What makes a game a Tweed Couch Game is its careful treatment of subjects intended to provoke meaningful conversations, particularly in regards to intersectional issues such as gender, sexuality and discrimination.
Tweed Couch Games officially came into being in Fall 2014 with the creation of In Tune by Allison Cole, Jessica Rose Marcotte and Zachary Miller.
In Tune is a game that deals with bodies, their interactions, and navigating consent. Players are asked to negotiate and communicate their own physical boundaries with a partner using skin-to-skin contact as the main controller of the game.
Its goal is to develop players’ skills to navigate consent and physical interactions while hopefully provoking thought about how daily interactions with people and the space around them also involves similarly complicated negotiations. It is also looking to have players examine their own comfort levels and see how thoughtful communication has the potential to shift those levels.
In Tunewas an Indiecade Official Selection for E3 2015 and Night Games 2015.
Seventy-Eightis an exploration of women's experiences in the workplace. It is a game that demands the player to perform mediocrity. Playing too well will elicit complaints of "bitchiness" and "coldness", while playing too poorly will evoke comments about the inevitable failure of the player. The game itself starts glitching and breaking if you are not performing mediocrity well enough.
This game was made at the Boss Up themed GAMERella game jam at TAG, and we asked participants to record their own voices saying things that they had heard or that had been said to them to give the comments a genuineness. You can play the completed (though not quite polished) version on itch.io here.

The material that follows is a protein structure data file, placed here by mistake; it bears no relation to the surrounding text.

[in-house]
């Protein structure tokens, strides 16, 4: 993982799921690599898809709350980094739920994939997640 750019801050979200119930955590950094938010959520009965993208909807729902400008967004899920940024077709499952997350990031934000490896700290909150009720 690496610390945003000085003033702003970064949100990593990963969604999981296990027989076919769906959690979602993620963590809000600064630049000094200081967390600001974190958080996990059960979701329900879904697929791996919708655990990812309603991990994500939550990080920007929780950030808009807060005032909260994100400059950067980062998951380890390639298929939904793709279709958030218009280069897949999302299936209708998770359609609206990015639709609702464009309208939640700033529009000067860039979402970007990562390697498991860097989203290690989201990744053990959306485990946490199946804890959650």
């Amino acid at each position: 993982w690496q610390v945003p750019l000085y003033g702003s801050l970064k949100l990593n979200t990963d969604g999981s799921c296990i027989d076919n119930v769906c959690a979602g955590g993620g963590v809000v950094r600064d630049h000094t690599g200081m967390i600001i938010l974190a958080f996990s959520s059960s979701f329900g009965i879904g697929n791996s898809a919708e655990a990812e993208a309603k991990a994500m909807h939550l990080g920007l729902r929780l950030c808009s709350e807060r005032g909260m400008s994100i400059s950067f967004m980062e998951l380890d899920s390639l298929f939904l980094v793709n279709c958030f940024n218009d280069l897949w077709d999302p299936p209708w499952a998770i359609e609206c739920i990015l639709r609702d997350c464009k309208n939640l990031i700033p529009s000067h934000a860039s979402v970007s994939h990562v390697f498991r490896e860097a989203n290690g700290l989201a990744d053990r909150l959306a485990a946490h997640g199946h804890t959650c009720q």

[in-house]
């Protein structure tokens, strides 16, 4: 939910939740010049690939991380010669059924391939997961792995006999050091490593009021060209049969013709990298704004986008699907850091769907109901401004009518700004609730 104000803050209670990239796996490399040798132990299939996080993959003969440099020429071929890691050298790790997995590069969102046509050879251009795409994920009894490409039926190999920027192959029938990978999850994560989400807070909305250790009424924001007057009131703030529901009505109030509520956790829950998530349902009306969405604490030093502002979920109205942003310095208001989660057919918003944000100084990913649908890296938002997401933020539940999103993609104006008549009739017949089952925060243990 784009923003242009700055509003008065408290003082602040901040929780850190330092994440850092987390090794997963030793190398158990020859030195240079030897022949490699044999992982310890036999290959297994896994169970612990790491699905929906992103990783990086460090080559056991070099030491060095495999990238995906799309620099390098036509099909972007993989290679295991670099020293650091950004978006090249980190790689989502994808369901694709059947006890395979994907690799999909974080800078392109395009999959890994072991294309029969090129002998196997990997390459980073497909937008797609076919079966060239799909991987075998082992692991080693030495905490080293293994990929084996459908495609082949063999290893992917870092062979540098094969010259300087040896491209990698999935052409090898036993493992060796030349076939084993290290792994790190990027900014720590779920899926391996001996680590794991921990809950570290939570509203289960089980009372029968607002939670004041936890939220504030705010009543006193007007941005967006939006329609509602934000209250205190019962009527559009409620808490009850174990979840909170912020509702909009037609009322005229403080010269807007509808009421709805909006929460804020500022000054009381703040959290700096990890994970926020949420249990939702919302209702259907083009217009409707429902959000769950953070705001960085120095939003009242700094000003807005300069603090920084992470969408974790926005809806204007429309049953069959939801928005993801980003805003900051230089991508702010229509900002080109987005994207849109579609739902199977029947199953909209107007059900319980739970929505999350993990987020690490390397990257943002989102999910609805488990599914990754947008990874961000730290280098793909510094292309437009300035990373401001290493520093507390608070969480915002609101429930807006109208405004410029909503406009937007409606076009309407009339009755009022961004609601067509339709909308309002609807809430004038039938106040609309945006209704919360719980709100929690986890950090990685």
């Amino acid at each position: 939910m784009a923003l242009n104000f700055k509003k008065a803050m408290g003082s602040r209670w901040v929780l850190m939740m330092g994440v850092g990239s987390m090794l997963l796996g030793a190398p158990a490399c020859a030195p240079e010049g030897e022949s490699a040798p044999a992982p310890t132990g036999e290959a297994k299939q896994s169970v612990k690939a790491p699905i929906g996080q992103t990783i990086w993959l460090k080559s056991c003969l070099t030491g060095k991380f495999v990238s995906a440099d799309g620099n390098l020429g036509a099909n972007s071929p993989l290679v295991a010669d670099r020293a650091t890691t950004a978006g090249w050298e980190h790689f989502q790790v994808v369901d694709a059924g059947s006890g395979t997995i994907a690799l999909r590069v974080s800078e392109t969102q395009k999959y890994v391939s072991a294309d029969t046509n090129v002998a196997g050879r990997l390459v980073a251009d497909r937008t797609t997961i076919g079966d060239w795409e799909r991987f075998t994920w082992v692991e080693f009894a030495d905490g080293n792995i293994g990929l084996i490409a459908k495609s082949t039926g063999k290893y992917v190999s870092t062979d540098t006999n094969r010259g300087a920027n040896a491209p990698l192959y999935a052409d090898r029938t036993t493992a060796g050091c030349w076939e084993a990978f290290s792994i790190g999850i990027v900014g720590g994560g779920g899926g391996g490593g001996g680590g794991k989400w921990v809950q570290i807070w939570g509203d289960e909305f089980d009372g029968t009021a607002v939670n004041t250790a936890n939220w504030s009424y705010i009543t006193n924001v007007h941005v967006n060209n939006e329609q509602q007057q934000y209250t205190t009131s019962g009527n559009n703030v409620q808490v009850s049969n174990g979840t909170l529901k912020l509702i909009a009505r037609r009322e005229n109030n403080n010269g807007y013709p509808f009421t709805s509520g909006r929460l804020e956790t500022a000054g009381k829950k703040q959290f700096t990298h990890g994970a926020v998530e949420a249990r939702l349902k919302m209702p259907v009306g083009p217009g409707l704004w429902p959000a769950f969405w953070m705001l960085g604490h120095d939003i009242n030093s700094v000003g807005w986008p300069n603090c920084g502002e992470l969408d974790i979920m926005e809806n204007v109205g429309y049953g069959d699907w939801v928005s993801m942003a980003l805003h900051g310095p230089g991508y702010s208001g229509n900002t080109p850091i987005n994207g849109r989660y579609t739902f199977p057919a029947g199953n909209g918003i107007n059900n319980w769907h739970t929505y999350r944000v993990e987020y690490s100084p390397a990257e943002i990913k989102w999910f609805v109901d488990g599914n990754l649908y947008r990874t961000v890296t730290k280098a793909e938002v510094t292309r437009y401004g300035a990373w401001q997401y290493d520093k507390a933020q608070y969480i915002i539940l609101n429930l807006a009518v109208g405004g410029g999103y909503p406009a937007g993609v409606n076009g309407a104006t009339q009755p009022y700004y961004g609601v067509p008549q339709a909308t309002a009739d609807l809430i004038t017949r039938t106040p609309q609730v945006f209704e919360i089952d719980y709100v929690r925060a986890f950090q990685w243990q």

Seventy-Eight is a Tweed Couch Games collaboration with guest artist Myriam Obin.
Magical Girl Olympics
Magical Girl Olympics is a game that deals with the anime we watched when we were younger, and the ways in which the performance of magical moves are gendered. It involves select players competing in the Magical Girl Olympics, in the category of Transformation. Other players take on the roles of sports commentators, and judges.
It is a physically run game with as many as 10 participants made by the members of Tweed Couch Games.
She Said She Said
She Said She Said is an audio expression of women’s experiences, and the experiences of marginalized women in particular. It is a curated set of stories that women shared with me over the course of game creation taken and consolidated into short, direct phrases. It was initially programmed in a DJ program, using looping triggers to repeat and layer whispering voices. We have since worked to recreate that effect using a more traditional programming language.
Its intent is to examine overt racism, sexism, transphobia, and homophobia but in addition to address more subtle and often overlooked micro-aggressions. The game is intentionally extremely confrontational, asking players to take the position of both the aggressor and the target of those aggressions in turn. It was made by a three person team: Allison Cole and Zachary Miller of Tweed Couch Games and guest artist Mattias Graham.
Lastis part game and part sound toy. The play is divided into two sections. First, you and your partner create backstories for each other and then spend time working to build your relationship together. Where did you meet? How did you fall in love? Wait, did you fall in love? Why? What has kept you together this long?
After this initial relationship deepening, you play as a couple who has been together a long time on their weekly date at a cafe. You use the diegetic elements of the cafe where you have your weekly coffee date to created noises and hopefully find a rhythm that is comfortable and enjoyable for both you and your partner.
Last was made by all three members of Tweed Couch Games with guest sound designer Drew Pascoe.